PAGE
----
"We were at the point where we'd gone as far as we could," agrees Sutton. "We were on our third major label deal. I don't think there was ever a point in which the four of us were satisfied at the same time."

Jackknife Girl

"Ladies and gentlemen, the show is about to begin!"

Danny Crooks' voice booms out over the P.A. and is lost in the darkness as the Steamboat audience erupts into cheers and applause. Five silhouettes position themselves across the wide, shallow stage and seconds later are awash in bright lights. The Black Box Rebellion slides into "Jackknife Girl" from their first full-length album, Fencing Under Fire.

Sutton and bassist Danny Beltran flank the stage, drummer Mike Hale and percussionist Jack Bush behind them. Standing front and center is Pike, wielding an acoustic guitar like her weapon of choice. Her hair is a golden strawberry with bold stripes of pale blond, and she glows with radiant good health. Her deep blue eyes survey the audience as she steps toward the microphone to sing. With lights streaming over the band in ribbons of jewel-tone colors, Pike and Black Box Rebellion resemble nothing as much as the next big thing.

Being the Next Big Thing is nothing new to Pike, who acknowledges that the band has spent a lot of time reinventing themselves since Sister 7. The endless jams are gone, but the solid grooves remain. In less than two years, BBR has self-released an EP, Flat 13, and most recently, Fencing Under Fire. Pike's bands have always enjoyed radio support in Austin, and Fencing's "Jackknife Girl" is no exception.

Musical identities aside, the biggest difference between the Sister bands and Black Box Rebellion is that Pike's name fronts it. That makes Black Box Rebellion as much a statement about its frontwoman as her music. The rub is that she freely points to her partnership with Sutton as the liberating factor. "He really challenges me," she asserts.

"Black Box Rebellion is more song-oriented, not the big heavy rock thing that I was a little sick of," confesses Sutton, who's preparing his own solo album. "Patrice and I share a vision of passionate music, played with a certain kind of conviction. Sometimes it comes off as kind of corny, but we both feel the same way, and can relate to each other that way. It's like a brother and sister relationship. It's a very secure feeling."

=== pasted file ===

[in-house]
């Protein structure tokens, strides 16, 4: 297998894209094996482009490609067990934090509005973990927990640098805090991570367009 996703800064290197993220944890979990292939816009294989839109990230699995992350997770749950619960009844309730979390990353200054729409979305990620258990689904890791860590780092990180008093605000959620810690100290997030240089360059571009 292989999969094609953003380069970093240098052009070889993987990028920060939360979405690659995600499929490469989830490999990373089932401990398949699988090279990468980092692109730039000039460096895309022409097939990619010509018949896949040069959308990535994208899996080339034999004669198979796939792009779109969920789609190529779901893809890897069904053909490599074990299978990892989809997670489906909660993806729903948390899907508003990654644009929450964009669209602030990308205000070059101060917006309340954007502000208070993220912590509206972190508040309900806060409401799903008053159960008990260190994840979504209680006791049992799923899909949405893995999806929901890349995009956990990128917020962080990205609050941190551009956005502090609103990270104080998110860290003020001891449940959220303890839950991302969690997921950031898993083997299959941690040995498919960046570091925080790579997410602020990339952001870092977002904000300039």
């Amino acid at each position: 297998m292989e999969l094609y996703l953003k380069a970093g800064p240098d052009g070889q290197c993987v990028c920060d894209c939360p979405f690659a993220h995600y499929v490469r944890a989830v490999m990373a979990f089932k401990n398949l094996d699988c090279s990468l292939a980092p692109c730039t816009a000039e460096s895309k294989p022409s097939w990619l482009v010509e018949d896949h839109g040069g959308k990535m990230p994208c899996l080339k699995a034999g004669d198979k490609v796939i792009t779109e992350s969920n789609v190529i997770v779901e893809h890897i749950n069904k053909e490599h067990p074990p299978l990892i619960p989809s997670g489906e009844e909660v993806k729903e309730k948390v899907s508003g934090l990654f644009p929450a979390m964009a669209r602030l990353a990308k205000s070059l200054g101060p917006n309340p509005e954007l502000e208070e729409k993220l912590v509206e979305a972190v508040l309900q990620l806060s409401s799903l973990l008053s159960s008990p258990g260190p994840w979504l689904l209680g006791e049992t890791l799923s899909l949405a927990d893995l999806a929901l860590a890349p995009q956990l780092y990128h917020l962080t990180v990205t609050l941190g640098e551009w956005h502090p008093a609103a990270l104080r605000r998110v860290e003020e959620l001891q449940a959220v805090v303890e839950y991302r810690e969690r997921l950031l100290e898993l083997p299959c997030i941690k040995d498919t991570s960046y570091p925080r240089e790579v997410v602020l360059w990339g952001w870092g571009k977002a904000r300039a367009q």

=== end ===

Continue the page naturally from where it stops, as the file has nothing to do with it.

That vision of passionate music doesn't pass unnoticed by their audience. "It's such a cliché, but I really relate to her music," concludes Sara, a 25-year-old local who discovered Pike in Sister 7 and followed her to Black Box Rebellion. Sara enjoys the solo performances, but prefers attending the larger shows because they're more "energized." She likes the band, but is clearly a fan of Pike's.

"She's just got this allure. She's dedicated to her music and I can feel it. She's so ...," Sara leans on the railing outside Steamboat, searching for words as she stares out at Riverside Drive. It's Saturday and the neon-lit lowriders boom and zoom by. Sara finds the word.


Class Act

Of all the gigs Pike has played lately, one of the most gratifying was performing at a recent Booker T. Washington High School reunion. She went there in search of meaning in her life and found it in the curriculum of the school. The experience of returning was also a little bittersweet, a reminder of a time when her life wasn't stable and what happened when hope appeared on her horizon.

"I went to school with Roy Hargrove and Erykah Badu, who was called 'Peaches' back then," explains Pike. "You go back and you see these people, and you know why they are what they are. They came from this place that cultivated their highest potential.

"It was amazing to go back. There are teachers and administrators who never saw me do what I do. Their recollection of me was that I sang in a choir ensemble. I even ran into Dr. Cornell, who got me the audition in the middle of the year when my mother called."

Patrice Pike looks back to that time of teenage insecurity and is satisfied that the journey since has been significant and worthwhile. Between Black Box Rebellion and her successful solo shows, Pike maintains her status as a successful performer, but is just coming into her own as a songwriter.

"It's so cool, to be at the point where all I can think is, 'Look at all the different things I can do that I've never done before!' I don't have a target audience. I just want to play music and be real."

And that's the truth. end story